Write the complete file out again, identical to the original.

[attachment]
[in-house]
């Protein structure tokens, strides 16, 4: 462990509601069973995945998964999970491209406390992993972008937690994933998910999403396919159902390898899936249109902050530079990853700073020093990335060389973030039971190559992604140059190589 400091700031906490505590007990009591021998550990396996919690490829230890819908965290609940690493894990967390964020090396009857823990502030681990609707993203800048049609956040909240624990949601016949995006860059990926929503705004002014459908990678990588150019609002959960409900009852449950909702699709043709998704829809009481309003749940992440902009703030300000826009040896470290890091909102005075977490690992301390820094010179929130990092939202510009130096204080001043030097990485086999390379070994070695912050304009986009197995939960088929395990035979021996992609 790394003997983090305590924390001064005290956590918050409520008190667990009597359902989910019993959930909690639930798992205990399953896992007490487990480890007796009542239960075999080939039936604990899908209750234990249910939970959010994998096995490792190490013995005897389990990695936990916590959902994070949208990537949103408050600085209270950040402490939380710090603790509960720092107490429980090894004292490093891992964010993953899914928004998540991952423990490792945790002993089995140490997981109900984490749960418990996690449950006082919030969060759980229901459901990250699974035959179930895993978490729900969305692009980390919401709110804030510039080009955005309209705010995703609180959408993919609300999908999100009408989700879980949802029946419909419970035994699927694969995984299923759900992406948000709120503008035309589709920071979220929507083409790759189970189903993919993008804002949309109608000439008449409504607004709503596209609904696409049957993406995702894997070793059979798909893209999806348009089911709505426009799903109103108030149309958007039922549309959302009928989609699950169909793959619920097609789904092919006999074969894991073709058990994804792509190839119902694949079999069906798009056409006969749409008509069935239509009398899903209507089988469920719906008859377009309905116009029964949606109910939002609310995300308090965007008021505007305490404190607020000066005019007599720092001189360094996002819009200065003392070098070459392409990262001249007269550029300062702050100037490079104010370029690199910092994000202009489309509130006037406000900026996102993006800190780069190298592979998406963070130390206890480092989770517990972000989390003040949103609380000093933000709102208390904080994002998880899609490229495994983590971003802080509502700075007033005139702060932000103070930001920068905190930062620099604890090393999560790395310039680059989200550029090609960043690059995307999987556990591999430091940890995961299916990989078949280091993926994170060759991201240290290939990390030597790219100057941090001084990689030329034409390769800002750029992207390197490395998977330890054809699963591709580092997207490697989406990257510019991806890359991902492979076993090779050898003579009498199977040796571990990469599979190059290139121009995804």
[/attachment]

[in-house]
């Protein structure tokens, strides 16, 4: 462990509601069973995945998964999970491209406390992993972008937690994933998910999403396919159902390898899936249109902050530079990853700073020093990335060389973030039971190559992604140059190589 400091700031906490505590007990009591021998550990396996919690490829230890819908965290609940690493894990967390964020090396009857823990502030681990609707993203800048049609956040909240624990949601016949995006860059990926929503705004002014459908990678990588150019609002959960409900009852449950909702699709043709998704829809009481309003749940992440902009703030300000826009040896470290890091909102005075977490690992301390820094010179929130990092939202510009130096204080001043030097990485086999390379070994070695912050304009986009197995939960088929395990035979021996992609 790394003997983090305590924390001064005290956590918050409520008190667990009597359902989910019993959930909690639930798992205990399953896992007490487990480890007796009542239960075999080939039936604990899908209750234990249910939970959010994998096995490792190490013995005897389990990695936990916590959902994070949208990537949103408050600085209270950040402490939380710090603790509960720092107490429980090894004292490093891992964010993953899914928004998540991952423990490792945790002993089995140490997981109900984490749960418990996690449950006082919030969060759980229901459901990250699974035959179930895993978490729900969305692009980390919401709110804030510039080009955005309209705010995703609180959408993919609300999908999100009408989700879980949802029946419909419970035994699927694969995984299923759900992406948000709120503008035309589709920071979220929507083409790759189970189903993919993008804002949309109608000439008449409504607004709503596209609904696409049957993406995702894997070793059979798909893209999806348009089911709505426009799903109103108030149309958007039922549309959302009928989609699950169909793959619920097609789904092919006999074969894991073709058990994804792509190839119902694949079999069906798009056409006969749409008509069935239509009398899903209507089988469920719906008859377009309905116009029964949606109910939002609310995300308090965007008021505007305490404190607020000066005019007599720092001189360094996002819009200065003392070098070459392409990262001249007269550029300062702050100037490079104010370029690199910092994000202009489309509130006037406000900026996102993006800190780069190298592979998406963070130390206890480092989770517990972000989390003040949103609380000093933000709102208390904080994002998880899609490229495994983590971003802080509502700075007033005139702060932000103070930001920068905190930062620099604890090393999560790395310039680059989200550029090609960043690059995307999987556990591999430091940890995961299916990989078949280091993926994170060759991201240290290939990390030597790219100057941090001084990689030329034409390769800002750029992207390197490395998977330890054809699963591709580092997207490697989406990257510019991806890359991902492979076993090779050898003579009498199977040796571990990469599979190059290139121009995804």